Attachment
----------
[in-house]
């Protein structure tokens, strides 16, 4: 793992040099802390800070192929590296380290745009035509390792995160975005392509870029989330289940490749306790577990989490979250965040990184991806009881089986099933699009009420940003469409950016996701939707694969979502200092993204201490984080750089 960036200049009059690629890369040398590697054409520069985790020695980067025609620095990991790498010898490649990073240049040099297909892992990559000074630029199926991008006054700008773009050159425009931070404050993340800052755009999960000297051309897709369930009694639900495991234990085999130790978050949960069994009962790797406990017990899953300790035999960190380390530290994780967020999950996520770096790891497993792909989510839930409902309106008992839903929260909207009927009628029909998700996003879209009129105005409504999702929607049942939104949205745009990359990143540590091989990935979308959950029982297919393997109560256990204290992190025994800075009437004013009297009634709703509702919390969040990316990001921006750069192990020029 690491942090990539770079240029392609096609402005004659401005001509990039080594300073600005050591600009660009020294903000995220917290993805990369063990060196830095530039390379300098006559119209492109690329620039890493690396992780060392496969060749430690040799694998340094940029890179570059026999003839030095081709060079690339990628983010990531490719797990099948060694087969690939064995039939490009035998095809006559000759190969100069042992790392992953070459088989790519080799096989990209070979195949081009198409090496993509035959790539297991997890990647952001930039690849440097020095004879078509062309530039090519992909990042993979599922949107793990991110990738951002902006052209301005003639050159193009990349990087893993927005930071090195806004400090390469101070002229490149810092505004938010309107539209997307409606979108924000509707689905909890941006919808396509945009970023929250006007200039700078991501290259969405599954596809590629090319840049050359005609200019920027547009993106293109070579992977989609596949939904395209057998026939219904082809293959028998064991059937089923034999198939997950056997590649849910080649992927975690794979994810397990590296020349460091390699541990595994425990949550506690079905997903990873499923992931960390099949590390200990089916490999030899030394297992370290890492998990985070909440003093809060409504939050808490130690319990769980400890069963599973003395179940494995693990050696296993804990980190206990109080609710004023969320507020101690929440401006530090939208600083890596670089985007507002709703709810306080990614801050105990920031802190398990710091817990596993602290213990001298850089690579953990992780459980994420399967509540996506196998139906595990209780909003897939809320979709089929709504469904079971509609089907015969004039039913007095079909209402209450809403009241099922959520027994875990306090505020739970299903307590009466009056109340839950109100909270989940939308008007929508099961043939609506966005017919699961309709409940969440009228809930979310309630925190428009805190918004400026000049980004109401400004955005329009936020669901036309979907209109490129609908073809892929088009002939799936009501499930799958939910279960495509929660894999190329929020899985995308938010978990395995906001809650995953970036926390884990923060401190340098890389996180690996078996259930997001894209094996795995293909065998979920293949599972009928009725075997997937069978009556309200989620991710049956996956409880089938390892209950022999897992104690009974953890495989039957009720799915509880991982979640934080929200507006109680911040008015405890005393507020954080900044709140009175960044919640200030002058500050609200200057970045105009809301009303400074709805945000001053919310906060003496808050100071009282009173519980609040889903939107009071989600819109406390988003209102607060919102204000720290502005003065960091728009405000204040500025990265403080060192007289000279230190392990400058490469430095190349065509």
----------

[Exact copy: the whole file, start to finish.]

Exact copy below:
[in-house]
């Protein structure tokens, strides 16, 4: 793992040099802390800070192929590296380290745009035509390792995160975005392509870029989330289940490749306790577990989490979250965040990184991806009881089986099933699009009420940003469409950016996701939707694969979502200092993204201490984080750089 960036200049009059690629890369040398590697054409520069985790020695980067025609620095990991790498010898490649990073240049040099297909892992990559000074630029199926991008006054700008773009050159425009931070404050993340800052755009999960000297051309897709369930009694639900495991234990085999130790978050949960069994009962790797406990017990899953300790035999960190380390530290994780967020999950996520770096790891497993792909989510839930409902309106008992839903929260909207009927009628029909998700996003879209009129105005409504999702929607049942939104949205745009990359990143540590091989990935979308959950029982297919393997109560256990204290992190025994800075009437004013009297009634709703509702919390969040990316990001921006750069192990020029 690491942090990539770079240029392609096609402005004659401005001509990039080594300073600005050591600009660009020294903000995220917290993805990369063990060196830095530039390379300098006559119209492109690329620039890493690396992780060392496969060749430690040799694998340094940029890179570059026999003839030095081709060079690339990628983010990531490719797990099948060694087969690939064995039939490009035998095809006559000759190969100069042992790392992953070459088989790519080799096989990209070979195949081009198409090496993509035959790539297991997890990647952001930039690849440097020095004879078509062309530039090519992909990042993979599922949107793990991110990738951002902006052209301005003639050159193009990349990087893993927005930071090195806004400090390469101070002229490149810092505004938010309107539209997307409606979108924000509707689905909890941006919808396509945009970023929250006007200039700078991501290259969405599954596809590629090319840049050359005609200019920027547009993106293109070579992977989609596949939904395209057998026939219904082809293959028998064991059937089923034999198939997950056997590649849910080649992927975690794979994810397990590296020349460091390699541990595994425990949550506690079905997903990873499923992931960390099949590390200990089916490999030899030394297992370290890492998990985070909440003093809060409504939050808490130690319990769980400890069963599973003395179940494995693990050696296993804990980190206990109080609710004023969320507020101690929440401006530090939208600083890596670089985007507002709703709810306080990614801050105990920031802190398990710091817990596993602290213990001298850089690579953990992780459980994420399967509540996506196998139906595990209780909003897939809320979709089929709504469904079971509609089907015969004039039913007095079909209402209450809403009241099922959520027994875990306090505020739970299903307590009466009056109340839950109100909270989940939308008007929508099961043939609506966005017919699961309709409940969440009228809930979310309630925190428009805190918004400026000049980004109401400004955005329009936020669901036309979907209109490129609908073809892929088009002939799936009501499930799958939910279960495509929660894999190329929020899985995308938010978990395995906001809650995953970036926390884990923060401190340098890389996180690996078996259930997001894209094996795995293909065998979920293949599972009928009725075997997937069978009556309200989620991710049956996956409880089938390892209950022999897992104690009974953890495989039957009720799915509880991982979640934080929200507006109680911040008015405890005393507020954080900044709140009175960044919640200030002058500050609200200057970045105009809301009303400074709805945000001053919310906060003496808050100071009282009173519980609040889903939107009071989600819109406390988003209102607060919102204000720290502005003065960091728009405000204040500025990265403080060192007289000279230190392990400058490469430095190349065509």